- EXIT PLAN: Jeff Daugherty looks back on 7 years in hot seat
- THIS WEEK: December 12-17, 2013
- HIGH ART: Mix’d Media gets Euro
- BOOK REVIEW: In the Shadows of the Tetons
- MUSIC BOX: Dirt Road refuses to get paved
- Trio of tremblors bump Bondo
- Winter sched announced at CFA
- Yogis go rogue: New styles, studios give downward dog new meaning
- THIS WEEK: December 4 – 10, 2013
- MUSIC BOX: Music scene ramps up with ski season
GET OUT: Leidy boot camp
JACKSON HOLE, WYO - Here’s a fun weekend camping trip-cum-backcountry hike combined into one. You will summit a 10K, swim and fish in a peaceful pond, and hike through some wild country filled with all sorts of animals. Ready?
First, the bad news: You’ll need two vehicles and you will log mucho miles on both. If you want to get the most out of this camp/hike weekend, you’ll need a friend to drive his or her car up into the Gros Ventre and park it at the Slate Creek trailhead/corral. Now, drive all the way up to Hatchet Resort. You are looking for FR30160 (Flagstaff Road) that begins between Hatchet and Blackrock Ranger Station.
Just past Lily Lake the road turns into FR30180. Not long after that it mysteriously becomes FR30100 and then finally FR30250. You’ll clock 16 miles on dirt roads from the highway before reaching Leidy Lake. If it’s a weekday, no one will be there. There might be one vehicle there on a weekend. Set up camp and get the canoe ready.
Swim, climb, fish
Leidy Lake, which honestly barely qualifies as a pond, fishes pretty well for a small mountain lake at 8,712 feet. It’s very shallow all around but on a cloudy day or along the shaded eastern shore you should catch a bunch of little trout. Take a swim, too, and cool off. You’re gonna need it. I want you to climb Leidy next. No joke.
Drive your vehicle further south from the lake exactly one mile. This is the start of the Mount Leidy climb. Take heart, it’s less than a mile up, but with a 1,120-foot elevation gain. Yeah, it’s steep. But the path is clear and never scary or dangerous. The payoff is a 10,326-foot summit you can scratch off your peakbagger bucket list.
If you go in June or early July, there will be a mess of ladybugs at the top. If you go in August, expect a swarm of gnats and other stuff. To the west, you have superb views of the Tetons. Turn south. That’s Gannett and the rest of the snow-capped Wind River Range. Just below you is the Leidy Highlands. Look closely and you’ll see an open drainage. That’s where Carmichael and Aspen creeks meet. You’ll be hiking there tomorrow.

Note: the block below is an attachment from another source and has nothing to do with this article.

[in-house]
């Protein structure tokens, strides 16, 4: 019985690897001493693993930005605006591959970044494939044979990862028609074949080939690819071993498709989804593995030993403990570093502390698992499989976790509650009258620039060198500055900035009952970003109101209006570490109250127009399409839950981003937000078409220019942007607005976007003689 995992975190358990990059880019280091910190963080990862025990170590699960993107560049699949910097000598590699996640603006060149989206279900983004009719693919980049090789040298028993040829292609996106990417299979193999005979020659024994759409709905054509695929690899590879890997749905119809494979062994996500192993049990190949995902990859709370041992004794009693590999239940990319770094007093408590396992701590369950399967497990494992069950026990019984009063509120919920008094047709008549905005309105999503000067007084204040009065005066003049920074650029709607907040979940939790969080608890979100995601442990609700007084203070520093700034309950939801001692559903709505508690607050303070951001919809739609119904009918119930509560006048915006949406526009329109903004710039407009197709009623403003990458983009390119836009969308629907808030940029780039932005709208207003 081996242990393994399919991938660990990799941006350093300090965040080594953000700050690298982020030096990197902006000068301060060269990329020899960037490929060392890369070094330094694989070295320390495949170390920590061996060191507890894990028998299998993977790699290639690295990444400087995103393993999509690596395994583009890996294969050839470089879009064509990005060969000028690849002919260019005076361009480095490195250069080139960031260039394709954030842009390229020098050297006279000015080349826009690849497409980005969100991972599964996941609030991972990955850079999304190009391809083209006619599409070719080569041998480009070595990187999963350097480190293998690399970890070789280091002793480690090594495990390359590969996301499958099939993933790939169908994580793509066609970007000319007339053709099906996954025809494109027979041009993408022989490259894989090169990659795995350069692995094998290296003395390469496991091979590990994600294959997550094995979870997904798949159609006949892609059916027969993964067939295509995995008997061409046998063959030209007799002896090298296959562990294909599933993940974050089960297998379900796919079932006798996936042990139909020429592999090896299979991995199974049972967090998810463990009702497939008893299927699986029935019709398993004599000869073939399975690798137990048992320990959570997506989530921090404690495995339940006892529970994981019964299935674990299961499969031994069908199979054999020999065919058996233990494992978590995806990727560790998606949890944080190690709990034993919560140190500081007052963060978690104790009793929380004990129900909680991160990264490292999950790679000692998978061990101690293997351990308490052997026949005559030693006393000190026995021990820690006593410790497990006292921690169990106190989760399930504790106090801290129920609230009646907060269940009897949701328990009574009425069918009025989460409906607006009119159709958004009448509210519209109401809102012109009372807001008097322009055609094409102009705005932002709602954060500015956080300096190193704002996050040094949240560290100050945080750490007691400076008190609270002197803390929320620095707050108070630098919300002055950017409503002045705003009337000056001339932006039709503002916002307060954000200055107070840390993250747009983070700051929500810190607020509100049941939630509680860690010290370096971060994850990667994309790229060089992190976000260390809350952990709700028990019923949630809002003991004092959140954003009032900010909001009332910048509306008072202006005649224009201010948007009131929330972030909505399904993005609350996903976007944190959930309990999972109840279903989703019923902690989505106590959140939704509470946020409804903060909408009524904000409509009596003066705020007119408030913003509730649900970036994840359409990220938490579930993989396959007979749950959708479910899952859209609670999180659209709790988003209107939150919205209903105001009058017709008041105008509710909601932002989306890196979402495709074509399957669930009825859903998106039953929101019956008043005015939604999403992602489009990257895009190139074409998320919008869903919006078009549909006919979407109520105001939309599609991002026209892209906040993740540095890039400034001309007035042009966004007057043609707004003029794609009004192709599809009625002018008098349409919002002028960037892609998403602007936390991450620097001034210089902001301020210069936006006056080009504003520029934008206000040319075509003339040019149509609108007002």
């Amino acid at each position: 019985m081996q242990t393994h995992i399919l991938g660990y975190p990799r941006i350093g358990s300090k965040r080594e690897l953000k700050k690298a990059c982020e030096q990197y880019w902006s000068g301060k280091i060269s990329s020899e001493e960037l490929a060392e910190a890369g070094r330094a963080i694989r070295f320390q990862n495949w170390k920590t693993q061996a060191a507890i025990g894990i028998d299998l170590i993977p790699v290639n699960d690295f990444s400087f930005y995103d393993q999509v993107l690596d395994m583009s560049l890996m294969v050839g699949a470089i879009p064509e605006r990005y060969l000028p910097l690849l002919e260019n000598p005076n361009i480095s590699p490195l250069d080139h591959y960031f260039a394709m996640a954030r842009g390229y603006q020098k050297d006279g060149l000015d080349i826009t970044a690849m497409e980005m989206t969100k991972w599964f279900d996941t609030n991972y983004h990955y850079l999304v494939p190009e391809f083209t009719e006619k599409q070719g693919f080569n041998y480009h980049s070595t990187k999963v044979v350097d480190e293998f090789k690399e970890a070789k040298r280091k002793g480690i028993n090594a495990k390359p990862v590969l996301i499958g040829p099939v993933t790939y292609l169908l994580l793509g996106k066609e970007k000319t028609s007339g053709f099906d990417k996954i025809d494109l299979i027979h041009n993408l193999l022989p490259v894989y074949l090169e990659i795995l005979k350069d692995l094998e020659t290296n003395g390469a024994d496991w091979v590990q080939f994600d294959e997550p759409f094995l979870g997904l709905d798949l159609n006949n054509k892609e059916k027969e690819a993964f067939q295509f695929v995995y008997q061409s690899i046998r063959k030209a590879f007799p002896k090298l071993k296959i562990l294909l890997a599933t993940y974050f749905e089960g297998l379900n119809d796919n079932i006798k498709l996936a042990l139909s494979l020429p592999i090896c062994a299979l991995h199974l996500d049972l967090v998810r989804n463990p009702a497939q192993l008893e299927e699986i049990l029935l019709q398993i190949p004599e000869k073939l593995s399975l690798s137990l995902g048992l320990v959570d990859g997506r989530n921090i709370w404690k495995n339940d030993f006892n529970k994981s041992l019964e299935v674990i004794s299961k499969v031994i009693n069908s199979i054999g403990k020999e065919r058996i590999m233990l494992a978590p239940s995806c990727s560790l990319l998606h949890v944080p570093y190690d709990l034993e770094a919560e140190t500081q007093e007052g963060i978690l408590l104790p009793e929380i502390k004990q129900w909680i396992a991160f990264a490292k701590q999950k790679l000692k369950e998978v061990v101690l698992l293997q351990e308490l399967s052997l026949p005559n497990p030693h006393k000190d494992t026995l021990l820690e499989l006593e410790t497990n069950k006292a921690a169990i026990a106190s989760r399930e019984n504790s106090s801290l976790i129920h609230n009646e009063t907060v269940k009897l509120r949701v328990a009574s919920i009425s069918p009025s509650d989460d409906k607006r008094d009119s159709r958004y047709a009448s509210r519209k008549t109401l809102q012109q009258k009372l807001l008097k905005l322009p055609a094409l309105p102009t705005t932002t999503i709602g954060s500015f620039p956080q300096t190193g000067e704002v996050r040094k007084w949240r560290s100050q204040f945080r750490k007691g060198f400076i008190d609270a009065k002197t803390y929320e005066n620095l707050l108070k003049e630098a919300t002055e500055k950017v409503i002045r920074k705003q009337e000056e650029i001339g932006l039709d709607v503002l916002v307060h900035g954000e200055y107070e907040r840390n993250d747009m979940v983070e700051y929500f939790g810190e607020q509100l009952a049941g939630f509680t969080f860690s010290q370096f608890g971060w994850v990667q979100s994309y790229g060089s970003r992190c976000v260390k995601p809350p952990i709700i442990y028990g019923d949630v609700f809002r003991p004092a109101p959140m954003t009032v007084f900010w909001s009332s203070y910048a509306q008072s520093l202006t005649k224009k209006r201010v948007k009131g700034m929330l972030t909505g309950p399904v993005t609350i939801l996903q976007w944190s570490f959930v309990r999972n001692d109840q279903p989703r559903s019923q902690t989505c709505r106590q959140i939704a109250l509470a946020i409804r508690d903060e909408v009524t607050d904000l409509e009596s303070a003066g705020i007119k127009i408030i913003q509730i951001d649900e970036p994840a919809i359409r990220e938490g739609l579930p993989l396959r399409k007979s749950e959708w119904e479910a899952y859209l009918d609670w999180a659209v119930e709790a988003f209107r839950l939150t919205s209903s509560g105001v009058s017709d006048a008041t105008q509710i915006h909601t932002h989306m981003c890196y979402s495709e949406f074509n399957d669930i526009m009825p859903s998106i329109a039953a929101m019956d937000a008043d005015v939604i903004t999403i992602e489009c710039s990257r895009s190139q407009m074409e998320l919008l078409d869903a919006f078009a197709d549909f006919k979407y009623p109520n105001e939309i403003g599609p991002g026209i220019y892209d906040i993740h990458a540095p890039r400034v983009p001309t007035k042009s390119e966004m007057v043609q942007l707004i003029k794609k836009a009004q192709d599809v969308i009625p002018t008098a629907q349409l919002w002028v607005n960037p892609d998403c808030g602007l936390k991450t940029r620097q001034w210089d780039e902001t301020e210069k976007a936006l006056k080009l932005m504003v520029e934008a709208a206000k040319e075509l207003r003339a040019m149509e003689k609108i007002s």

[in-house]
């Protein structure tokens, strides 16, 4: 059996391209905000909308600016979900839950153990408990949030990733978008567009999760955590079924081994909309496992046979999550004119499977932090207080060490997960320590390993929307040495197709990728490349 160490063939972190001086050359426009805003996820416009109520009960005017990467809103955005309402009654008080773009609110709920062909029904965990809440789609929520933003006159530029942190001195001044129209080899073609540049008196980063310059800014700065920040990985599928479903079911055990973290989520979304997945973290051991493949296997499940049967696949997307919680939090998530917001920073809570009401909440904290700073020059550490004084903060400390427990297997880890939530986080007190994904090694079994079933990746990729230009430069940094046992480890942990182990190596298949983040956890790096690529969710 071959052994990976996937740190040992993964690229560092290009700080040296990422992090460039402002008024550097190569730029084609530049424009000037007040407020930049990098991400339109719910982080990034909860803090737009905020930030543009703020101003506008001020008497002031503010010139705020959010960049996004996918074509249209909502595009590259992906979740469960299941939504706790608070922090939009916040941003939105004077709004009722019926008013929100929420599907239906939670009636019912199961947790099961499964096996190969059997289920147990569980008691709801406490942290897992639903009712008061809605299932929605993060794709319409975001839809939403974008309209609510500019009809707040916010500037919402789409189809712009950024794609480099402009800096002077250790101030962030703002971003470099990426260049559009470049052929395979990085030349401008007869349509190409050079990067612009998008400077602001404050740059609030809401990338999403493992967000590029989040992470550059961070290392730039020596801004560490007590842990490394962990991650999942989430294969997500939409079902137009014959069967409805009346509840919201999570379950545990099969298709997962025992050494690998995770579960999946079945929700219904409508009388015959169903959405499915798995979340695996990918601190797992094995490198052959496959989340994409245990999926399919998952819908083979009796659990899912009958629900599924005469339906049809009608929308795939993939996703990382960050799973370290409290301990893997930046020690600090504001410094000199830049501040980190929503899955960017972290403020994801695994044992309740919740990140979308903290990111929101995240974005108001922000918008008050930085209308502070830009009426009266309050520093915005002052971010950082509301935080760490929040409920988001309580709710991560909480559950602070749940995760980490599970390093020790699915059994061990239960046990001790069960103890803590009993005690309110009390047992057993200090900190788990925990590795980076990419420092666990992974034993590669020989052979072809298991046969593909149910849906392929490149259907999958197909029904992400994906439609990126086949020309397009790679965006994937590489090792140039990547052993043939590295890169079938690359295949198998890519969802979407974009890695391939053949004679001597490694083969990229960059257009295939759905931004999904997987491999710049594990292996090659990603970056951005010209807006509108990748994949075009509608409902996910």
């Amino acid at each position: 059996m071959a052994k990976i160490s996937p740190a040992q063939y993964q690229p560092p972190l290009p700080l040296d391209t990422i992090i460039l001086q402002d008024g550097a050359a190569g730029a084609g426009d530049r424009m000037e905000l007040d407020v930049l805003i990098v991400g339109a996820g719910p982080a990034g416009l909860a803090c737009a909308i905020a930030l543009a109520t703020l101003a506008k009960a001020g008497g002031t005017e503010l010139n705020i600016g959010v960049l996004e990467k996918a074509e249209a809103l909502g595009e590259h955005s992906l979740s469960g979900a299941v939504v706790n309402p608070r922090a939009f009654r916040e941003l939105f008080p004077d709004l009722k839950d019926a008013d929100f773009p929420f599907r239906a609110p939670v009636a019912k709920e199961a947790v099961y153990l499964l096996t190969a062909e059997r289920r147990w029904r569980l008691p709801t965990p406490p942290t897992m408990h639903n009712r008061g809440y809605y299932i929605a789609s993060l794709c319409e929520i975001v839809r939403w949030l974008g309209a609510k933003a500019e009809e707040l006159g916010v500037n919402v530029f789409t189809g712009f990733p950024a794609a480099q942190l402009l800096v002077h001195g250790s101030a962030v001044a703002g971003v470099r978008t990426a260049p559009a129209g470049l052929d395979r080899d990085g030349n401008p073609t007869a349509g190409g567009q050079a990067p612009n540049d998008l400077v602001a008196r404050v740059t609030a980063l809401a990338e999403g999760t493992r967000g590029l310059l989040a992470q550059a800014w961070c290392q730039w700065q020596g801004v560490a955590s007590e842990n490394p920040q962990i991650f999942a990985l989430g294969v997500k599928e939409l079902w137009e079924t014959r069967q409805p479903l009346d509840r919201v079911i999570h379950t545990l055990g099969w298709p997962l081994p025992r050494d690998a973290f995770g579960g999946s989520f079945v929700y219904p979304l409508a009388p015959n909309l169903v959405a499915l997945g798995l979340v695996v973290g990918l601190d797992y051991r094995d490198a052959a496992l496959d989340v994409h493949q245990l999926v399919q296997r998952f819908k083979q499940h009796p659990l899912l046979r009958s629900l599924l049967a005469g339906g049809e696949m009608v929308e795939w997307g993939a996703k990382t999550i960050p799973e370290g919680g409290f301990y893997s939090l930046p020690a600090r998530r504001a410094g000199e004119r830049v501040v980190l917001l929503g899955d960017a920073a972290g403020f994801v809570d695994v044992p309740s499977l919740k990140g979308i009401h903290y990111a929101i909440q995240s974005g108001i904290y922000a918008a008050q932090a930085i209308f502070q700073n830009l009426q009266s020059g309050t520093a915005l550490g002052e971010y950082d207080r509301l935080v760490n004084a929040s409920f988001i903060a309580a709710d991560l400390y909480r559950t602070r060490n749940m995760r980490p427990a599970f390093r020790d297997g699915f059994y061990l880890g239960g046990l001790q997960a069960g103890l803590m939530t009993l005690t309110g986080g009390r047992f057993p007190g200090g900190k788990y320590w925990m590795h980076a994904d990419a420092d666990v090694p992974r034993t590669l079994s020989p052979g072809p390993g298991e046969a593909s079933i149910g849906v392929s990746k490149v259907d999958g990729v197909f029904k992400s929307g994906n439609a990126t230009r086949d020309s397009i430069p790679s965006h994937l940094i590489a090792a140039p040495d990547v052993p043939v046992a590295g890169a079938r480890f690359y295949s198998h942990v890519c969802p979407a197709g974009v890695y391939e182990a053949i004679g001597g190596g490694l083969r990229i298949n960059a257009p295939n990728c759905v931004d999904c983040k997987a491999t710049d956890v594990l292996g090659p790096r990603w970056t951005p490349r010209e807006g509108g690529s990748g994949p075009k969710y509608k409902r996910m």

From the same place you parked at the base of Leidy, you’ll notice a path that heads south behind a gate. What are you waiting for? That’s your trail, and it’s all downhill from here. Literally.
The trail starts a little tight but opens up magnificently after exactly a mile. You’ve already descended a thousand feet by then. At precisely the two-mile mark you’ll see a trail shooting off to your right. This heads up Carmichael Creek where you can catch Ditch Creek or Rock Creek-to-Spread Creek, if you had a notion. But you don’t. Not today. Keep going south.
You’ll pick up the confluence of Carmichael and Aspen creeks at about 2.3 miles. It can be soggy in here early summer. To your right, at 2.6 miles, is Cabin Creek. At four miles in, you’ll notice another trail joining you from the right (west). It connects with Horsetail Creek. You could do that if you had a car waiting there off the Gros Ventre Road.
At about 5.2 miles, you’ll be down in some boggy land again. This is a marshy area where the Dallas Fork meets Slate Creek. It is Slate Creek you will be tracking south now. You’ll be following an established pack trail/ATV road with a couple of crick crossings. Late in the season they can be boulder-hopped. Some have bridges, though.
Klay Mangis runs a hunt camp four miles up Slate Creek. You’ll probably see his horses in the fall. The ford of Slate at the end can be challenging right about now. I nearly lost a four-wheeler in there once. Swim hard.
Your hike is over after eight total miles. It’s a fairly easy stretch, considering the 2,000 feet of descent.